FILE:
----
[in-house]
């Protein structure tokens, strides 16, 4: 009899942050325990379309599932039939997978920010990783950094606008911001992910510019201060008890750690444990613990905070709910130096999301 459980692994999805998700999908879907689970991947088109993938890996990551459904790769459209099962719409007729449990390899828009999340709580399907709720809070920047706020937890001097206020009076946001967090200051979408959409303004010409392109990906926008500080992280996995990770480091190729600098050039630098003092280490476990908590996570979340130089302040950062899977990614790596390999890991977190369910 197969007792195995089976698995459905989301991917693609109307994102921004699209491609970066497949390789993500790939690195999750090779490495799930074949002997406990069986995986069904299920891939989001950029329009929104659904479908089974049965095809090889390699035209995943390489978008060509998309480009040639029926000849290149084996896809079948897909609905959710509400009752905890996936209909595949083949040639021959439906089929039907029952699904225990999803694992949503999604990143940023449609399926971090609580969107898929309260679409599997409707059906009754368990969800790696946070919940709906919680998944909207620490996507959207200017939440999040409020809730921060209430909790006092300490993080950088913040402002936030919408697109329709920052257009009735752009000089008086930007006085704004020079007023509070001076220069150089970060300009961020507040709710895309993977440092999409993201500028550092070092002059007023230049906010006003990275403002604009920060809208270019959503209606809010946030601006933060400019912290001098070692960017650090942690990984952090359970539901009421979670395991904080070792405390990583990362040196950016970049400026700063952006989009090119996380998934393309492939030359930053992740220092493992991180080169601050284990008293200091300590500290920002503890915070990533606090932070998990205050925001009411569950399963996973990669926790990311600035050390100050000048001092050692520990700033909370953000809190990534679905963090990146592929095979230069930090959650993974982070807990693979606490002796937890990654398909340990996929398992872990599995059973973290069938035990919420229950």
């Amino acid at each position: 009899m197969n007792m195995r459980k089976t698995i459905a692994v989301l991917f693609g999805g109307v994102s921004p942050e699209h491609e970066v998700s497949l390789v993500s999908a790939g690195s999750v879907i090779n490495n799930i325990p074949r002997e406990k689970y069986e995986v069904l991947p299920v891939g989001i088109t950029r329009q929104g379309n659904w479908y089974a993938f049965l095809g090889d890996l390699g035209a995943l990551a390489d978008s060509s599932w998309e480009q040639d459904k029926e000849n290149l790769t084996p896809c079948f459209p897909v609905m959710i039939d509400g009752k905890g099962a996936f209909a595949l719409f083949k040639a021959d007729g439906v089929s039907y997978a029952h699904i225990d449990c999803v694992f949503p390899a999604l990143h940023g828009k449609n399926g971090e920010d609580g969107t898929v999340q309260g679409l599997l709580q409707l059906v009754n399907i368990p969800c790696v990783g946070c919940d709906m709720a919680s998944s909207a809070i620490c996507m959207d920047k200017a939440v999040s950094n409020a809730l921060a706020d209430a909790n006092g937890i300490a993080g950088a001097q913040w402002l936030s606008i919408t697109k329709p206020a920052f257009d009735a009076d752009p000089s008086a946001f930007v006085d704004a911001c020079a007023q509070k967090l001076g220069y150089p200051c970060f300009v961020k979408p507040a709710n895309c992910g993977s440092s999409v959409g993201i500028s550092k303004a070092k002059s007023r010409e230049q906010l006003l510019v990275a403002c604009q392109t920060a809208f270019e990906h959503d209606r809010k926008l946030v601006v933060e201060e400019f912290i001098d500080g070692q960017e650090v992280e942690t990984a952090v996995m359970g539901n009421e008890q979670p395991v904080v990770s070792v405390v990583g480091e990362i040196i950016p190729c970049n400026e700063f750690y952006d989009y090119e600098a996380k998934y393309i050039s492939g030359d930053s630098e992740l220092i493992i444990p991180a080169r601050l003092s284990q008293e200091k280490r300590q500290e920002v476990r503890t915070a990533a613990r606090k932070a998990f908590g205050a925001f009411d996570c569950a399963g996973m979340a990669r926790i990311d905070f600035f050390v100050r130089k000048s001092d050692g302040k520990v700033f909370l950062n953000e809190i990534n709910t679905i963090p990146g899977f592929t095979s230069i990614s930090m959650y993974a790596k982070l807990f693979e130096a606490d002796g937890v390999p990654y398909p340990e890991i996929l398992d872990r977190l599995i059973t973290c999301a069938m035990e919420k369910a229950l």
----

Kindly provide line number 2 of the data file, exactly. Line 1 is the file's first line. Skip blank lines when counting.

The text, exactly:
């Protein structure tokens, strides 16, 4: 009899942050325990379309599932039939997978920010990783950094606008911001992910510019201060008890750690444990613990905070709910130096999301 459980692994999805998700999908879907689970991947088109993938890996990551459904790769459209099962719409007729449990390899828009999340709580399907709720809070920047706020937890001097206020009076946001967090200051979408959409303004010409392109990906926008500080992280996995990770480091190729600098050039630098003092280490476990908590996570979340130089302040950062899977990614790596390999890991977190369910 197969007792195995089976698995459905989301991917693609109307994102921004699209491609970066497949390789993500790939690195999750090779490495799930074949002997406990069986995986069904299920891939989001950029329009929104659904479908089974049965095809090889390699035209995943390489978008060509998309480009040639029926000849290149084996896809079948897909609905959710509400009752905890996936209909595949083949040639021959439906089929039907029952699904225990999803694992949503999604990143940023449609399926971090609580969107898929309260679409599997409707059906009754368990969800790696946070919940709906919680998944909207620490996507959207200017939440999040409020809730921060209430909790006092300490993080950088913040402002936030919408697109329709920052257009009735752009000089008086930007006085704004020079007023509070001076220069150089970060300009961020507040709710895309993977440092999409993201500028550092070092002059007023230049906010006003990275403002604009920060809208270019959503209606809010946030601006933060400019912290001098070692960017650090942690990984952090359970539901009421979670395991904080070792405390990583990362040196950016970049400026700063952006989009090119996380998934393309492939030359930053992740220092493992991180080169601050284990008293200091300590500290920002503890915070990533606090932070998990205050925001009411569950399963996973990669926790990311600035050390100050000048001092050692520990700033909370953000809190990534679905963090990146592929095979230069930090959650993974982070807990693979606490002796937890990654398909340990996929398992872990599995059973973290069938035990919420229950």